28-storey project cut to size by HC; builders need members' nod | mumbai | Hindustan Times
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28-storey project cut to size by HC; builders need members' nod

The Bombay high court last week restrained two developers from constructing a 28-storey building on open space of a cooperative housing society at Malad (West) for commencing construction without consent of members of the society. Kanchan Chaudhari reports.

mumbai Updated: Sep 16, 2012 00:37 IST
Kanchan Chaudhari

The Bombay high court last week restrained two developers from constructing a 28-storey building on open space of a cooperative housing society at Malad (West) for commencing construction without consent of members of the society.

In 2010, the Supreme Court had held that a developer is bound to make complete disclosure of the entire scheme or layout while executing the agreement of sale with purchasers.

Justice BR Gavai found that in the case of Malad Kokil Co-operative Housing Society, the proposed 28-storey structure was not shown in plans annexed to many of the agreements of sale. The judge, however, the firms jointly constructing the structure to build a five-storey building as plans for this structure were annexed to some other agreements.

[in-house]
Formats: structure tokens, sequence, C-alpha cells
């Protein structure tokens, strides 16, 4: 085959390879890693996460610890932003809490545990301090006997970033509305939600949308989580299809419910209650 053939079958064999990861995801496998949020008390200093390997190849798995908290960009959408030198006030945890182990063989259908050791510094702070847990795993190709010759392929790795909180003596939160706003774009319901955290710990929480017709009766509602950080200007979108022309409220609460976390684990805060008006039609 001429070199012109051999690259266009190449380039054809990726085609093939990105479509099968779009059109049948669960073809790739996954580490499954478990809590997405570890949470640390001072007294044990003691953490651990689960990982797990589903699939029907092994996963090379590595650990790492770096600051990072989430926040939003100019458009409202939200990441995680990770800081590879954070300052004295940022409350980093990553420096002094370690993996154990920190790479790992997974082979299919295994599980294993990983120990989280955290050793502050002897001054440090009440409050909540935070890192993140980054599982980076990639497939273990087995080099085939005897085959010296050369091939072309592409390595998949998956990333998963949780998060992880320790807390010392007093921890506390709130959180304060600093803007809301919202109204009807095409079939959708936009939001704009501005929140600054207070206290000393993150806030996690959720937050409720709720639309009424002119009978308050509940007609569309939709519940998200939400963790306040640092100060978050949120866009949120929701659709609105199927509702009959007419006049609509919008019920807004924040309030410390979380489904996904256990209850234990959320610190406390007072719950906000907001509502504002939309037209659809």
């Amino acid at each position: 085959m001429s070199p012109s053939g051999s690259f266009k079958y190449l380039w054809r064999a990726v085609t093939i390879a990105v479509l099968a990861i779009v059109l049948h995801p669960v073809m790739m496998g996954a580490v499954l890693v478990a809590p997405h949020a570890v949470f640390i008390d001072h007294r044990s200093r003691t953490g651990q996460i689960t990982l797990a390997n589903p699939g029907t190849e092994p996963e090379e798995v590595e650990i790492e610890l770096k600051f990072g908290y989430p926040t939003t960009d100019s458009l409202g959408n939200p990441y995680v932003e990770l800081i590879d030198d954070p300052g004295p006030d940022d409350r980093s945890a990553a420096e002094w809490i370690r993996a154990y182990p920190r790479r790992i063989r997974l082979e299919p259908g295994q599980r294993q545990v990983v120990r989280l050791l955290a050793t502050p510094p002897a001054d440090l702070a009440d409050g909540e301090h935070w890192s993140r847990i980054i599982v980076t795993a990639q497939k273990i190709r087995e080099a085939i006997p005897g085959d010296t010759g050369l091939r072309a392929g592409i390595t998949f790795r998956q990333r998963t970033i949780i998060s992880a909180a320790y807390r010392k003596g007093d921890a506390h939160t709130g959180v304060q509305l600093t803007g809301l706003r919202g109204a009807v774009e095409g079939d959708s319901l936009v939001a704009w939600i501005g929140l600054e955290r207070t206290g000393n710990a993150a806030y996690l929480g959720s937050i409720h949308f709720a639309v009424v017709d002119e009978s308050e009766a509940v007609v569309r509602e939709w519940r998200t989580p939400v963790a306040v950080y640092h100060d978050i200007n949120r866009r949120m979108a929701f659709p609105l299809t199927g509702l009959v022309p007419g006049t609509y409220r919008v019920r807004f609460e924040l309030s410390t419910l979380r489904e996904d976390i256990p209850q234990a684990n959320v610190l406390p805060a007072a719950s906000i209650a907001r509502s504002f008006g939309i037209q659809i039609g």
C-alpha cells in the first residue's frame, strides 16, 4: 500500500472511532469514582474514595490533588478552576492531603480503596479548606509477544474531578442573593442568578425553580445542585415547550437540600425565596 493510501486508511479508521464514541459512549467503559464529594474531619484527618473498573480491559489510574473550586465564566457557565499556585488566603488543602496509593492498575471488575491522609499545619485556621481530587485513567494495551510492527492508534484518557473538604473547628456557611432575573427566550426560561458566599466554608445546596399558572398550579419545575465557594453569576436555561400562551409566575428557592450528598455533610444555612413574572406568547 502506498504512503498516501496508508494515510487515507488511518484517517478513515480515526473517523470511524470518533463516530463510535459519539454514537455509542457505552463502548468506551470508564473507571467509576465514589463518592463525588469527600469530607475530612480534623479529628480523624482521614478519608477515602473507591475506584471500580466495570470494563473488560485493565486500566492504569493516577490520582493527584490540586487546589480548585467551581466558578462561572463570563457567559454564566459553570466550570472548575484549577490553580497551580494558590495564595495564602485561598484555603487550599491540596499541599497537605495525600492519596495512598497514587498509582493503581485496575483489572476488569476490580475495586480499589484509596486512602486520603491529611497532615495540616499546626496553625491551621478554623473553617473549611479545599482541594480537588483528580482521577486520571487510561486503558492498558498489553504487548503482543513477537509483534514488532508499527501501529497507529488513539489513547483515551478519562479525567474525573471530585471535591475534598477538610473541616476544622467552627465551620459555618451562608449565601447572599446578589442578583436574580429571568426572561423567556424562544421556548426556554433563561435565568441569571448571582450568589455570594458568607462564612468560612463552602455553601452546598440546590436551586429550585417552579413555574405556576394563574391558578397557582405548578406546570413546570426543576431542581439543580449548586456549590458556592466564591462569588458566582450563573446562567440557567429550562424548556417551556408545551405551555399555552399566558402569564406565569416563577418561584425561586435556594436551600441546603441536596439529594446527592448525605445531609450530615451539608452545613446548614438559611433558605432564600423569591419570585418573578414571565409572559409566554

Last year, Malad Kokil society and Sundervan S-4 society, which share the plot, approached the court after some persons entered the premises and started damaging the garden, the common passage and other amenities. RTI queries revealed that in October 2010, the civic body had issued a commencement certificate for the proposed construction.

The judge ruled in favour of the housing societies. "At the time of execution of the agreement, the promoter is statutorily obliged to place before the flat-takers the entire project/scheme," the judge noted, referring to provisions of the Maharashtra Ownership of Flats Act (MOFA).

"As the construction which is sought to be made is not in accordance with layout plan presented to the flat-takers, the same cannot be permitted unless there is consent of the members of the plaintiffs and the appellant-society," justice Gavai said.

The builders argued that their layout showed ground-plus-one structure and it hardly mattered how many floors were built above that. "If such an argument is accepted, it would frustrate the very purpose of beneficial legislation like MOFA," the judge said.